iron.jpgHillary Clinton brought up a great point this week on the campaign trail. She believes the media has ignored sexism against her campaign but have played up racism against Barack Obama.

It got me thinking about attitudes in the workplace. I’ve been writing about discrimination at work for many years, and it does seem sexist remarks don’t seem to carry the same weight as racist remarks among some individuals.

People seem to get more outraged when someone attacks a coworker for the color of their skin than their gender. I’m not basing this on scientific evidence, it is just what I’ve seen as an employee and in the stories workers have shared with me.

hillary.jpgHere’s what Clinton had to say in a Washington Post article this week:

“There should be equal treatment of the sexism and the racism when it raises its ugly head. It does seem as though the press at least is not as bothered by the incredible vitriol that has been engendered by the comments by people who are nothing but misogynists.”

Geraldine Ferraro, a Clinton supporter, recently made an interesting point. She was referring to the “Iron My Shirt” t-shirt that an idiot displayed at a Clinton rally:

“Suppose somebody at that Barack Obama rally said ‘Shine my shoes,’” Ferraro said. “The person would have been swamped by the media saying, ‘what, are you a racist?’ Hillary barely saw press on this. It is not only the Obama campaign. It is how the press has handled this.”

I have to take issue with Ferraro on one part of this. The press did indeed pick up the story, but I can’t help but think there would have been more outrage if a “shine my shoes” shirt was making the rounds.

What I have found is there still is a lot of racism in the workplace but that tends to be more discreet, where sexism is often overt.

Many of the high level executive women I’ve interviewed for my book “From the Sandbox to the Corner Office” told me about public displays of sexism.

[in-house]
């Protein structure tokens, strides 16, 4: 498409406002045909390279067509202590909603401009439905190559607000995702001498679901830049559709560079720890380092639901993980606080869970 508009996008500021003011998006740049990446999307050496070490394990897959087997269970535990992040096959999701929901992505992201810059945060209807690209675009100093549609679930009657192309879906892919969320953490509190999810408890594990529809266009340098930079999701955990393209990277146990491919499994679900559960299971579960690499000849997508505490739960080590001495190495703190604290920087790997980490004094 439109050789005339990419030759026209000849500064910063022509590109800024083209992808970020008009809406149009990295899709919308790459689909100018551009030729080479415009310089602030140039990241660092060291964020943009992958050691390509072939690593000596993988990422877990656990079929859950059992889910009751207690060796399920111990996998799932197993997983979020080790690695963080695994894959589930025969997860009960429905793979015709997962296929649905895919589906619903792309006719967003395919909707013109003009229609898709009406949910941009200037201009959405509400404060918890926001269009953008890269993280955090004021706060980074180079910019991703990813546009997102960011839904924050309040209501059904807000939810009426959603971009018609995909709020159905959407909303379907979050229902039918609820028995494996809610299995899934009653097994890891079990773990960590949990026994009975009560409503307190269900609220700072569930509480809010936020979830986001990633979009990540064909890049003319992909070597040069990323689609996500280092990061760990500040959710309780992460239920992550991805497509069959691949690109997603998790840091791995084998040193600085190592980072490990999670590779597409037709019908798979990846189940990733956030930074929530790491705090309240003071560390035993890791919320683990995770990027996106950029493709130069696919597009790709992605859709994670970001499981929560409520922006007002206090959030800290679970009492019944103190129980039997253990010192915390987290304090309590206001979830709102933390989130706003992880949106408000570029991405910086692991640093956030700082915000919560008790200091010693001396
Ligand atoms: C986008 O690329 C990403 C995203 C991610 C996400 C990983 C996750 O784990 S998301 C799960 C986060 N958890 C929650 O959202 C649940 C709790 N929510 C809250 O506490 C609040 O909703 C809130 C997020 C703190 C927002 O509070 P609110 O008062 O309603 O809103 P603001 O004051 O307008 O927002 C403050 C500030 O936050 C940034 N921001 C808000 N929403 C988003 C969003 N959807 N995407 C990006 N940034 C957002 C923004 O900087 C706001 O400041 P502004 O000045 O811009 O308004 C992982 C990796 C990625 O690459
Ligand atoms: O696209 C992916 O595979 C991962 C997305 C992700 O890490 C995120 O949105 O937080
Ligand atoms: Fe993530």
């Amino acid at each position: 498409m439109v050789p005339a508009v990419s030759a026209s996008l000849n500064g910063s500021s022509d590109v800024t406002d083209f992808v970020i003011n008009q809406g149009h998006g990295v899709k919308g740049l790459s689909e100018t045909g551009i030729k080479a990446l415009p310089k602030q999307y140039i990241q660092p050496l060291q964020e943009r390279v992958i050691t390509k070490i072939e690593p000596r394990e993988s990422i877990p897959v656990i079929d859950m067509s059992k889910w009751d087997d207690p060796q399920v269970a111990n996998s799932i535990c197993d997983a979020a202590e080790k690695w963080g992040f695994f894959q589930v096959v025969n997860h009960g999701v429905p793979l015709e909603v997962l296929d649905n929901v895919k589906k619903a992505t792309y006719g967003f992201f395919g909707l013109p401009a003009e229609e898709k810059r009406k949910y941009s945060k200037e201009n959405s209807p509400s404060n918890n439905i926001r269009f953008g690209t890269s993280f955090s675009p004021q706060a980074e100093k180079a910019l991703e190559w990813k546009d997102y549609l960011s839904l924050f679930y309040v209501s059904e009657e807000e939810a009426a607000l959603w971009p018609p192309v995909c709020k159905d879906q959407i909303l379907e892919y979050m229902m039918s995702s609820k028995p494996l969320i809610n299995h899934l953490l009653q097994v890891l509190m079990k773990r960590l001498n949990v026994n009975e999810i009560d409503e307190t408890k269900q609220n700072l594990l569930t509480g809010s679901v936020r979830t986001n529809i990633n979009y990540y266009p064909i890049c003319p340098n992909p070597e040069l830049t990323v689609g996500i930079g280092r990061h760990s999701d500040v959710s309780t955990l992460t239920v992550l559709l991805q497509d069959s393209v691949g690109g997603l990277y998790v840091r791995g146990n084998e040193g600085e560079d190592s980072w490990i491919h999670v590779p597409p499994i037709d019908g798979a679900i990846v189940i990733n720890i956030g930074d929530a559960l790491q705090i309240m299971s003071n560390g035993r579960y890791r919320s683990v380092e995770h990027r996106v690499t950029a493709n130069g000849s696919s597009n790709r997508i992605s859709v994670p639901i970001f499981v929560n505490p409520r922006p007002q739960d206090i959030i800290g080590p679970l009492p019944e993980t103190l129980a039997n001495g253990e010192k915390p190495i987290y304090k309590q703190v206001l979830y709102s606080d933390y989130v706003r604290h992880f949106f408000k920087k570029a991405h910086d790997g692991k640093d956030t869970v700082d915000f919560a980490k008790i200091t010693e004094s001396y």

One CEO had a guy put his hand on her knee in a restaurant as he talked about how she probably slept her way to the top. And so many women in power have told me how they were asked if they were secretaries during meetings. If they had been black males, I’m assuming that would never have happened.

Why? We don’t think of women in authority roles.

My husband has an even more interesting theory. He says it’s all about the fear of getting beat up that’s ingrained in boys from a young age. They take that fear into their adults lives. Basically, they’re not afraid women will beat them up. They most fear other men so they’re not as inclined to get in the face of another male no matter what race.

That doesn’t mean they won’t discriminate behind the scenes, keeping other men down by not advancing them or paying them less. But with women, they not only hit a glass ceiling because of forces behind the scene, they are also being deriding face-to-face.

Now I think I’m pretty strong and can take on many men at Fight Club, aka, the workplace. But alas it’s not just about getting gals to lift weights.

Women still make up a small minority of top executives in Corporate America, and the numbers have actually been declining. We have to start seeing women, and I’m talking to women here as well, as leaders.

“All through my career I underestimated what I could do, until the last few years,” a high level, female executive from Wal-Mart told me. “You build a perception of your potential based on what you see, the people who break out of a mold. I grew up in a blue-collar town in the 1960s where the most successful women I saw were beauticians and administrative assistants.”

How did the women CEOs I got to know handle the blatant sexism?

They confronted the sexist individuals head on, and they also often let stupid comments slide. And they had to get to a point where they believed in themselves.

Clinton’s battle for the White House has been eye opening. Whether you support her or not, it has sparked an important national conversation.

I think she has moved us all closer to visualizing a woman as a leader. We just need to translate some of that to our offices and factories.

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